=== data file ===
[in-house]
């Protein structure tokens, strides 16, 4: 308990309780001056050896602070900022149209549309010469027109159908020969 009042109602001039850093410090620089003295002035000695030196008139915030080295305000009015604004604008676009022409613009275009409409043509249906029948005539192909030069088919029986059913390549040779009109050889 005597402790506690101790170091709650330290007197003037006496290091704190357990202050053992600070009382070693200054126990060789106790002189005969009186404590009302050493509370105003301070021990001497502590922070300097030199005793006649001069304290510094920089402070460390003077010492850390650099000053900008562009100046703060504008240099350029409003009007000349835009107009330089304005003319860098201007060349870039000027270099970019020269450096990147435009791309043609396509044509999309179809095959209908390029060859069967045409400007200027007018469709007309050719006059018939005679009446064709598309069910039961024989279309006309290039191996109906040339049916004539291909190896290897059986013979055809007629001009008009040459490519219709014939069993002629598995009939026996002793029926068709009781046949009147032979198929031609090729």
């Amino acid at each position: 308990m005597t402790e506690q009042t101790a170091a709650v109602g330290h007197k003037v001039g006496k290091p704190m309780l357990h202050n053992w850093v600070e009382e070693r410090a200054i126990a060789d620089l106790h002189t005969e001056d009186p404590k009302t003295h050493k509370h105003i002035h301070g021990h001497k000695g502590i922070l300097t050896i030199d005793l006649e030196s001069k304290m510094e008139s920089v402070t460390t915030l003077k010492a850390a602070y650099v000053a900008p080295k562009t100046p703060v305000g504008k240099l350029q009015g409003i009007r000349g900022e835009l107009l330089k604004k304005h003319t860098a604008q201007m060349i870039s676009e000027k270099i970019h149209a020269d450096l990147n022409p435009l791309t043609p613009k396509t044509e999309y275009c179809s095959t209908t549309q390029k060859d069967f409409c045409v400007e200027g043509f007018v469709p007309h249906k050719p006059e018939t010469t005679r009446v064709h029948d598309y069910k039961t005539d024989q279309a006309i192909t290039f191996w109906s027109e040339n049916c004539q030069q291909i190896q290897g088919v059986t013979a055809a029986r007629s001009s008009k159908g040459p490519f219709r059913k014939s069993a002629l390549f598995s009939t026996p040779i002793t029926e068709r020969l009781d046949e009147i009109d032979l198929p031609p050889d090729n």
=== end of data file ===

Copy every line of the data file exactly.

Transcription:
[in-house]
């Protein structure tokens, strides 16, 4: 308990309780001056050896602070900022149209549309010469027109159908020969 009042109602001039850093410090620089003295002035000695030196008139915030080295305000009015604004604008676009022409613009275009409409043509249906029948005539192909030069088919029986059913390549040779009109050889 005597402790506690101790170091709650330290007197003037006496290091704190357990202050053992600070009382070693200054126990060789106790002189005969009186404590009302050493509370105003301070021990001497502590922070300097030199005793006649001069304290510094920089402070460390003077010492850390650099000053900008562009100046703060504008240099350029409003009007000349835009107009330089304005003319860098201007060349870039000027270099970019020269450096990147435009791309043609396509044509999309179809095959209908390029060859069967045409400007200027007018469709007309050719006059018939005679009446064709598309069910039961024989279309006309290039191996109906040339049916004539291909190896290897059986013979055809007629001009008009040459490519219709014939069993002629598995009939026996002793029926068709009781046949009147032979198929031609090729």
């Amino acid at each position: 308990m005597t402790e506690q009042t101790a170091a709650v109602g330290h007197k003037v001039g006496k290091p704190m309780l357990h202050n053992w850093v600070e009382e070693r410090a200054i126990a060789d620089l106790h002189t005969e001056d009186p404590k009302t003295h050493k509370h105003i002035h301070g021990h001497k000695g502590i922070l300097t050896i030199d005793l006649e030196s001069k304290m510094e008139s920089v402070t460390t915030l003077k010492a850390a602070y650099v000053a900008p080295k562009t100046p703060v305000g504008k240099l350029q009015g409003i009007r000349g900022e835009l107009l330089k604004k304005h003319t860098a604008q201007m060349i870039s676009e000027k270099i970019h149209a020269d450096l990147n022409p435009l791309t043609p613009k396509t044509e999309y275009c179809s095959t209908t549309q390029k060859d069967f409409c045409v400007e200027g043509f007018v469709p007309h249906k050719p006059e018939t010469t005679r009446v064709h029948d598309y069910k039961t005539d024989q279309a006309i192909t290039f191996w109906s027109e040339n049916c004539q030069q291909i190896q290897g088919v059986t013979a055809a029986r007629s001009s008009k159908g040459p490519f219709r059913k014939s069993a002629l390549f598995s009939t026996p040779i002793t029926e068709r020969l009781d046949e009147i009109d032979l198929p031609p050889d090729n």